As a new fiduciary rule on financial advice becomes law this month across the U.S., many Americans are leery of trusting advisers’ input on how their money is handled.(Image: iStock/vm)
Moreover, those folks often are uninformed that financial advisers perhaps are not always working in their best interests.
And, consumers may need to be better educated on how to collaborate with advisers to help preserve and grow their nest egg for retirement.
Those were some of the findings in a new survey paid for by Personal Capital. The Silicon Valley-based digital wealth management firm claims it has over 90 advisers who are fiduciaries and serve 1.4 million customers. The findings are based on an online survey done by Harris Poll in March 2017 of more than 2,100 U.S. adults.
Simultaneously, U.S. Labor Department Secretary Alexander Acosta said last month that his office will partially apply its fiduciary rule on June 9. The rule requires all financial advisers and brokers to act in “the best interests” of clients on their retirement accounts, including IRA rollovers and other retirement-eligible funds. A Morningstar analyst has estimated that the DOL fiduciary could affect some $3 trillion in client assets. i
Survey Shows Most Mistaken About Financial Advisers
With the rule’s enactment, the survey results are intriguing. The biggest findings of the 2017 Personal Capital Financial Trust Report:
- Some 46% of Americans mistakenly believe all financial advisers are required by law to always act in their clients’ best interest. Thirty-one percent are not sure.
- Seventy percent of those surveyed report recent events in the financial industry have made them question the trustworthiness of financial professionals. Men are less forgiving than women (74% vs. 67%).
- Twenty-one percent of U.S. investors—those who have at least one investment account—know they pay investment fees but are unaware of how much they pay. Personal Capital reported 32% of Americans believe higher fees for investment accounts results in higher returns, though studies show otherwise.
- Some 28% of American investors say they don’t pay attention to fees when selecting investment accounts, a number that rises to 47% for investors ages 18-34 (millennials).
“Americans count on financial advisers to help them manage their money and achieve their goals, whether that’s sending their kids to college or achieving a comfortable retirement,” Bill Harris, founder and chairman of Personal Capital, stated in a press release. “Achieving these critical life goals is a roll of the dice if the adviser is not a fiduciary. The financial well-being and best interest of the customer should be the top priority, and a legal obligation, for any firm managing consumers’ money.”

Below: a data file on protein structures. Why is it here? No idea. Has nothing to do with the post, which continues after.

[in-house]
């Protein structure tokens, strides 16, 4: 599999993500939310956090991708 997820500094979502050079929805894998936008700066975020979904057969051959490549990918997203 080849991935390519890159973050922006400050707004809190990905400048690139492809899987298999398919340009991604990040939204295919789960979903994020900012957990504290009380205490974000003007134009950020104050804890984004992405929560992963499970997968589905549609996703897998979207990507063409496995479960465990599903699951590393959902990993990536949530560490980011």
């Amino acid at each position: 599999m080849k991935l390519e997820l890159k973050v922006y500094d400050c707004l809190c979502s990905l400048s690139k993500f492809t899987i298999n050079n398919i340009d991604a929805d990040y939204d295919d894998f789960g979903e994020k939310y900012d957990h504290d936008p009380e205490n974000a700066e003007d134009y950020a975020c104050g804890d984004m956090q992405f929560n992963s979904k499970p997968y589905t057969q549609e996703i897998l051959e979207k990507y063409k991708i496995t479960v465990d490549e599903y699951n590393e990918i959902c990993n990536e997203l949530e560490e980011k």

The Chicago-based National Association of Personal Financial Advisors, (NAPFA), the nation’s largest professional group of fee-only financial planners with over 3,000 practitioners, offered feedback on the Personal Capital report.
In a statement, NAPFA said the report reflects the public’s mistrust of financial advisers who do not work in the best interest of their clients. It also reveals a lack of understanding among consumers who believe that all financial advisers are already working as fiduciaries, putting the interests of their clients ahead of their own.
For these and other reasons, NAPFA added that it has fully supported—and continues to support—the Department of Labor Fiduciary Rule. That the new rule will ensure that all financial advisers providing advice on retirement accounts are held to a higher standard of care than ever before.
“To protect their retirement savings, it’s important for consumers to look for a professional subject to a fiduciary standard, to ask the right questions, and to understand how their adviser is compensated,” said Geoffrey Brown, CEO of NAPFA.
Best Practices for Selecting a Financial Adviser(Image: iStock/Squaredpixels)
– Check if the financial adviser is a certified financial planner (CFP) or a registered investment adviser (RIA). Ask how those designations help them service clients better or clearly explain how they differentiate them from planners without those qualifications.
– Find out who the person is regulated and licensed by. Inquire about what classes they are required to regularly take and what areas of financial planning they cover.
-Ask the adviser how they make money. A person who makes money from commissions instead of a flat, hourly fee might be inclined to advise you from a specific point of view.
-Find out what area your planner specializes in. For instance, it might not make sense to work with someone specializes in tax planning if you are seeking advice on how to build a solid portfolio for retirement purposes.
-Conduct due diligence on how long they have worked in the business. For example, a planner who has dealt with bullish and bearish stock market activity most likely can offer better investment guidance than a planner fresh out of college.
-Find out what standards or codes of ethics the financial planner complies with. Be on the lookout for words such as “fiduciary” to help ensure the planner has your best interest at stake.
-Consider using a number of free, easy-to-use online tools and apps such as Personal Capital and Mint that can help track your investments in one place and see exactly what hidden fees are costing you.
-Do your homework. Check out websites like the National Association of Personal Financial Advisors to learn more about how the business, industry and its professionals work. For instance, this link www.napfa.org/financial-planning/consumer-resources offers some helpful information.